The New York Times Sports department is revisiting the subjects of some compelling articles from the last year or so. Here is our August report on N.F.L. players who opted out of the league during the coronavirus pandemic.
Like so many people during these turbulent times, Leo Koloamatangi finds comfort in his routines. And so every Sunday and Monday — and in this upended N.F.L. season, most Thursdays, plus the odd Tuesday and Wednesday — he has watched other people do what he loves most.
From his Southern California home, Koloamatangi, 26, cheers for his friends around the league, and for his team, the Jets, longing to be on the sideline with the men he calls his brothers. He had a choice. He could have joined them, practiced with them, prepared with them, muddled through 13 losses with them before they got their first win.
But not this season.
Not during a pandemic that had already killed two close relatives when he made his decision, and not when he had a young daughter, Aurora, and when his wife, Athena, was in the early stages of pregnancy. Along with 67 other players, Koloamatangi, an offensive lineman, opted out before the N.F.L. season, sacrificing career development and potential glory for his family’s well-being.
When Koloamatangi spoke with The Times in August, he called that decision the hardest of his life. In early December, he called this year his hardest as a football player. He also said he had no regrets.
“I have this overwhelming sense of accountability, to my family and myself personally,” Koloamatangi said. “I’m very grateful that I can play in the N.F.L. and compete at the highest level, and there’s nothing more that I’d want to do than satisfy my job. But because of what I must protect and who I have to look over and look after, my position was to sit out and watch the season play out.”
Amid growing restrictions in California, he has hunkered down. Koloamatangi wishes he could have had a large Polynesian party for Aurora’s first birthday last month, and he wonders what might have happened if he had not opted out.
Over three seasons, he had pinballed between the active rosters of the Detroit Lions and the Jets, never appearing in a regular-season game. He might have gotten his chance this season, as practice squads expanded to 16 players from 12 to account for Covid-related roster shortfalls.
That is how Kendall Hinton, a practice-squad wide receiver for the Denver Broncos, got his first official N.F.L. snaps, stepping in to play quarterback in a game against the Saints after all four of the regular QBs were exposed to the coronavirus.
“There are lot of guys out there who have opportunities in front of them because of Covid,” Koloamatangi said. “Times like this, it’s great for players like that. And quite honestly, players like me.”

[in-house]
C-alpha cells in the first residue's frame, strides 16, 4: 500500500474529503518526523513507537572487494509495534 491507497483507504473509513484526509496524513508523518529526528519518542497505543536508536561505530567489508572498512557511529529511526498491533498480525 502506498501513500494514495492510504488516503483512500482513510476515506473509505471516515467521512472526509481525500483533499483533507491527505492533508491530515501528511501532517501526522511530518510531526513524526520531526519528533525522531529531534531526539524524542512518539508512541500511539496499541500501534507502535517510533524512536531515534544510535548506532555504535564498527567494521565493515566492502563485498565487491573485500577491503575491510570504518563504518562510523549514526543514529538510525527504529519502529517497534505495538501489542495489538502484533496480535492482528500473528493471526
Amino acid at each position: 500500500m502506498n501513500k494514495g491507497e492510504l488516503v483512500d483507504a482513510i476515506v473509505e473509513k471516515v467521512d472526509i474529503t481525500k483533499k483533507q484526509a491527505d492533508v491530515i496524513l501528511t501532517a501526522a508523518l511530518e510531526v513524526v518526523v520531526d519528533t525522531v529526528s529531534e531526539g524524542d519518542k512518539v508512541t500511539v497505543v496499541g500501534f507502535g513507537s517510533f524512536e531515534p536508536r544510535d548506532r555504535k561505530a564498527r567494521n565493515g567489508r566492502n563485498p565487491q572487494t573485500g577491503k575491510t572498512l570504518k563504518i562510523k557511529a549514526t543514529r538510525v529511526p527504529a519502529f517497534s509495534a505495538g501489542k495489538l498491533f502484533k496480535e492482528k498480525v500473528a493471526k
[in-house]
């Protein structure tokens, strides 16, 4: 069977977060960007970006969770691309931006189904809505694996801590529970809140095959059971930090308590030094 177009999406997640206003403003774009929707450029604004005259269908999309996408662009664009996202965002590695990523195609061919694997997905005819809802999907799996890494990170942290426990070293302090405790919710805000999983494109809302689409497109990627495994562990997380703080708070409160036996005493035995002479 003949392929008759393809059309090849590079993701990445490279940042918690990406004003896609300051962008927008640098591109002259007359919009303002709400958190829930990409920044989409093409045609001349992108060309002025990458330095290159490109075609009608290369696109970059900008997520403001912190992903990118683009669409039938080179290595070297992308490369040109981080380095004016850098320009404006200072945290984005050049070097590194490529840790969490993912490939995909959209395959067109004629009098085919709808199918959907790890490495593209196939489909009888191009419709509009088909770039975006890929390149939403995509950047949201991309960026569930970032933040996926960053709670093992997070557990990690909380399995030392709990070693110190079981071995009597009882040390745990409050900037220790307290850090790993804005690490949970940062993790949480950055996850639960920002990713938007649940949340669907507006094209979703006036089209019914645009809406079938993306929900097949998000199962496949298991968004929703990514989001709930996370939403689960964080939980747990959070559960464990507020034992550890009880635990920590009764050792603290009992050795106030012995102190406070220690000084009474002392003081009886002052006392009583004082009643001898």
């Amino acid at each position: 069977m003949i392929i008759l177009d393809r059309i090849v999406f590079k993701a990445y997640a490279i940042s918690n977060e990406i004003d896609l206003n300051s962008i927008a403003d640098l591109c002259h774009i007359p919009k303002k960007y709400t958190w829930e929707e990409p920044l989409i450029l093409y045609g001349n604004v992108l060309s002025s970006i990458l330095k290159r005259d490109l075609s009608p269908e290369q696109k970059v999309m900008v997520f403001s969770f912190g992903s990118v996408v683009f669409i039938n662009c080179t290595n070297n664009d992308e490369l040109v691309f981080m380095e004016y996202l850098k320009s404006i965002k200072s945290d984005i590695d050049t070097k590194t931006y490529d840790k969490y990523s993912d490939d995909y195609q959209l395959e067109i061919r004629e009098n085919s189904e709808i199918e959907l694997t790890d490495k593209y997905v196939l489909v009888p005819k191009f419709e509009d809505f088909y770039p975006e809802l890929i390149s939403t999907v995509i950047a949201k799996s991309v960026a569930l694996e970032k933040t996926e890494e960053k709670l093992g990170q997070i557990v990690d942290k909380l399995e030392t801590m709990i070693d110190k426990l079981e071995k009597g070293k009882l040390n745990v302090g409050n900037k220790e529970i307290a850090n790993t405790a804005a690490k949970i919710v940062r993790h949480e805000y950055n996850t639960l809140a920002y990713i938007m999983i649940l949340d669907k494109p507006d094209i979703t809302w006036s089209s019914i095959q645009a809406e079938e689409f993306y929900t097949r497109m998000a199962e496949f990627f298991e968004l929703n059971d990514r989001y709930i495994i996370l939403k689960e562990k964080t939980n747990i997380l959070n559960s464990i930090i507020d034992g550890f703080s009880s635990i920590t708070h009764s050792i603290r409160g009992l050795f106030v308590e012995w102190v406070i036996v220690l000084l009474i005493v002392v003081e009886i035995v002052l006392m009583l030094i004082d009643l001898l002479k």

As transmission rates surge across the country, the number of positive cases in the N.F.L. has also swelled, but the season has continued, often in uncomfortable ways. Outbreaks rampaged through the Tennessee Titans and Baltimore Ravens, sickening not only players and staff members but also family members. And although most players who were infected have returned, at least two have endured serious complications — Buffalo tight end Tommy Sweeney, who has the heart condition myocarditis, and Jacksonville running back Ryquell Armstead, who was reportedly hospitalized twice.
League officials have maintained that no evidence exists of players transmitting the virus on the field. But when Koloamatangi opted out, he fully expected to contract the virus, in part because his position requires nearly constant close contact in games and at practices.
“If somebody told me, ‘Covid’s going to have a huge impact on our schedule and our practicing and how we meet, but you and your family wouldn’t contract the virus,’ I think I would have went,” Koloamatangi said. “But because no one really had an answer, we didn’t know what to anticipate. There was no way for me to guarantee personal protection over my family.”
As per an agreement between the league and its players’ union, Koloamatangi received a $150,000 advance on next year’s salary — not a small sum of money, but a fraction of the $750,000 he would have made.
His family does not have an extravagant lifestyle — “we really only splurge on our kids,” he said — and has been able to manage the financial burden well enough.
He and Athena give each other time to themselves every day, and Koloamatangi often spends his in their garage. There, he recently installed a deluxe gym, replete with weight machines, a full power rack and a force plate, and he is confident that, after the longest off-season of his career, he will return a superior athlete. That soothes him.
He is not naïve enough to think that his presence on the Jets would have prevented them from hurtling toward one of the worst seasons in franchise history. But, he said, he feels as responsible for their swoon as anyone on the roster.
So every week, when Koloamatangi watches the Jets play, he thinks about them and their families. He thinks about the pain they must be experiencing this season, and he thinks about how next season he hopes to see them again. Afterward, he sits with Athena and tells her how grateful he is for all their time together.
“I’m just looking at her like, ‘I wish I could be there, I need to be there,’” Koloamatangi said. “It’s something that I’m definitely excited to rekindle once I get back. But it’s hard, you know?”
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